seems to be a lot of static electricity in my drycleaned garments. Is there
anything I can do to minimize this problem?
A: In the textile care industry, we have become aware
of static electricity when clothes cling together after pulling from the
machine or when they cling to the press, making it difficult to change lays
while finishing. Excessive linting is also an indication of static electricity.
There are several factors, such as low
humidity, extended drying cycle, and insufficient
concentration, that contribute to
increased static electricity in drycleaning.
High temperatures in drying and mixture of fiber contents can
also increase the
possibility of static electricity. For example, if a wool is mixed with a polyester
in the load, the wool takes longer to dry, thus causing overheating of the
polyester item, which can generate excessive static electricity.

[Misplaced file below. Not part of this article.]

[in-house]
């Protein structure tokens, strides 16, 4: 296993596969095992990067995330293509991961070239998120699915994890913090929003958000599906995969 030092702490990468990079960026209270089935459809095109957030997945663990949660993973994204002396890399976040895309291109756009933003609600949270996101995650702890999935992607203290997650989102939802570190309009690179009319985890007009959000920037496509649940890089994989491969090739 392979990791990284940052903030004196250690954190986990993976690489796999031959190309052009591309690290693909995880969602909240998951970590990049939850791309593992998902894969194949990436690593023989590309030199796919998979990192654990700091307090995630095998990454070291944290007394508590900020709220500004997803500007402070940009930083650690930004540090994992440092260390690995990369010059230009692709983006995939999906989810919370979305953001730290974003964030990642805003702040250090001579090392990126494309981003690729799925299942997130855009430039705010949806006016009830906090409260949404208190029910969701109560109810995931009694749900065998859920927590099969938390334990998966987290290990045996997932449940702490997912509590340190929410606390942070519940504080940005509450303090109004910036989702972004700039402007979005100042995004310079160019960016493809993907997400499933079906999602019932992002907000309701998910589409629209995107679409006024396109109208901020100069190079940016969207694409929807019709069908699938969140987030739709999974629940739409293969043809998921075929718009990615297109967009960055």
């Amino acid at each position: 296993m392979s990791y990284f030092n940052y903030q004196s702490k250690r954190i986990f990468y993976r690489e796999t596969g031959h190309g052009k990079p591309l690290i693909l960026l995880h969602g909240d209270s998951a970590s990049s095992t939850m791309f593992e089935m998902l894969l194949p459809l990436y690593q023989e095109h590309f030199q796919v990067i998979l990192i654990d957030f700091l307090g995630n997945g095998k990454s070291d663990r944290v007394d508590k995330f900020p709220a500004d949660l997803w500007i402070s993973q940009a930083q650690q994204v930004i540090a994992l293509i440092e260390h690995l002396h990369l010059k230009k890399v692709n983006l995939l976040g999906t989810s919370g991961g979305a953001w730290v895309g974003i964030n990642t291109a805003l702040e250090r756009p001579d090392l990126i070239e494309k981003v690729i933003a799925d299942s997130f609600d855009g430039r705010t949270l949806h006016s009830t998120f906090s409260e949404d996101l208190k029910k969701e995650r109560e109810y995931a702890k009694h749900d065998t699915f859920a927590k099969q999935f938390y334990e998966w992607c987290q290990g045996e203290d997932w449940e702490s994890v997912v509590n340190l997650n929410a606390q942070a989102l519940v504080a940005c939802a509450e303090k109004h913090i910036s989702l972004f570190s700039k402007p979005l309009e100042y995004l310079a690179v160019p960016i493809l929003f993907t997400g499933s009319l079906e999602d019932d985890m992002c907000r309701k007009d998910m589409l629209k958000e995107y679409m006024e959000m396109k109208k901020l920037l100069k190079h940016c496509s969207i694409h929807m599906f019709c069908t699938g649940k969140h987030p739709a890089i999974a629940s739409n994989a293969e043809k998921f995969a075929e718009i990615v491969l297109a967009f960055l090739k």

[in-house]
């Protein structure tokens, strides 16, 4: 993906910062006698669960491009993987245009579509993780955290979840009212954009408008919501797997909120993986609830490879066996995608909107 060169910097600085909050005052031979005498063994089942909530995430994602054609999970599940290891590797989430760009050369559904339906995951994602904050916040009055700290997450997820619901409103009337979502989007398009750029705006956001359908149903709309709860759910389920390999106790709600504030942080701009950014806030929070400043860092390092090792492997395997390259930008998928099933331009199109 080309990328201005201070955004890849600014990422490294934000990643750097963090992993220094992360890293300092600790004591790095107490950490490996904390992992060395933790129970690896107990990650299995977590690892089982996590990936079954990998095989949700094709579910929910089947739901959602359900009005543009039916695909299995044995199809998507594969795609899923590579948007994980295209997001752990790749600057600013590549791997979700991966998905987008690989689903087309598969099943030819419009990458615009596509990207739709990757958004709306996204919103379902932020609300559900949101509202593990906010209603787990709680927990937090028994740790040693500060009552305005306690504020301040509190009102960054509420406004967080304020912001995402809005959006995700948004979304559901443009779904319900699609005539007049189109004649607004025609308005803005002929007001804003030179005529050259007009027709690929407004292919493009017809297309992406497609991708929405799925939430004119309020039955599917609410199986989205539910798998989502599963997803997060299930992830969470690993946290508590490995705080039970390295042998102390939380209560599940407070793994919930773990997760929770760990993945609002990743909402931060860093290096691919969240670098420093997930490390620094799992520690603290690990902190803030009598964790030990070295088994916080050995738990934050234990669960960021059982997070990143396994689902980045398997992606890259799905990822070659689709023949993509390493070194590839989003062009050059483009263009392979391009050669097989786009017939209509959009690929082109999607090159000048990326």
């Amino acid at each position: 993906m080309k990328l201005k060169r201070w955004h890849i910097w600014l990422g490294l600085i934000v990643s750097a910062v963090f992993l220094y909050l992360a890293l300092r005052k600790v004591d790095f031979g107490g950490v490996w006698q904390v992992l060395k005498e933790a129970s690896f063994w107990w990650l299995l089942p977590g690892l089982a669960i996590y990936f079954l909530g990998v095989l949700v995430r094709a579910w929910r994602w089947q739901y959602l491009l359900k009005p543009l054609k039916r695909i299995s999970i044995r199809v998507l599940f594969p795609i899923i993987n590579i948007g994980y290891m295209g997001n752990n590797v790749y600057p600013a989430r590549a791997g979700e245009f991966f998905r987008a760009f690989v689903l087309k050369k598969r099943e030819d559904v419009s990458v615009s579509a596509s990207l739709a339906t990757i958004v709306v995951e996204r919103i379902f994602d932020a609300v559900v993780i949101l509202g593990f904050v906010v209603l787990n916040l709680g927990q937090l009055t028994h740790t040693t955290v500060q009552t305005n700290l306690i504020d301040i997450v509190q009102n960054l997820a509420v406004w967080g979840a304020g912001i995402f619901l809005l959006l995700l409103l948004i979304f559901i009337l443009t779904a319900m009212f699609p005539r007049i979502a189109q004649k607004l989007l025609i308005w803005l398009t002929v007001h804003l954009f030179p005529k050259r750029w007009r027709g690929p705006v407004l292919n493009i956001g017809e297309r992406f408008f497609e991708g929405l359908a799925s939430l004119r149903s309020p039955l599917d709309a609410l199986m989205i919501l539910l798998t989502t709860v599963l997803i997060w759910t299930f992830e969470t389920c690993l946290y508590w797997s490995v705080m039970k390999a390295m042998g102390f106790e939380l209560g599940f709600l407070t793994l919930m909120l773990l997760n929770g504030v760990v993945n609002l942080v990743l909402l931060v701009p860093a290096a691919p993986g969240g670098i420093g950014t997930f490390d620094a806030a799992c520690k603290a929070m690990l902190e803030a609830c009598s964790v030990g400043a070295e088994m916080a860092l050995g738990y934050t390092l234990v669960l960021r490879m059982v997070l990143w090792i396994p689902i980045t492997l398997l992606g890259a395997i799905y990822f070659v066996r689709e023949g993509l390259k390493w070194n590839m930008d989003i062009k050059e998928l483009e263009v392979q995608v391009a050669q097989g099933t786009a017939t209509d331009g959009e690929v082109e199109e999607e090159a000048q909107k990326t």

Practice these steps to prevent static buildup:
- Do not over dry the load.
the correct concentration of detergent and moisture; consider one with an
Properly classify the load based on weight and fabric type.
- Properly ground the drycleaning
DLI's Encyclopedia of Drycleaning Online features thousands of garments about all things drycleaning and is included as part of your Silver, Gold, Premier or International membership. Here are two bulletins that can help further your understanding of this issue:
- Technical Operating Information No. 664: Static Electricity in Drycleaning
- Industry Focus: Drycleaning Trouble-Shooting Guide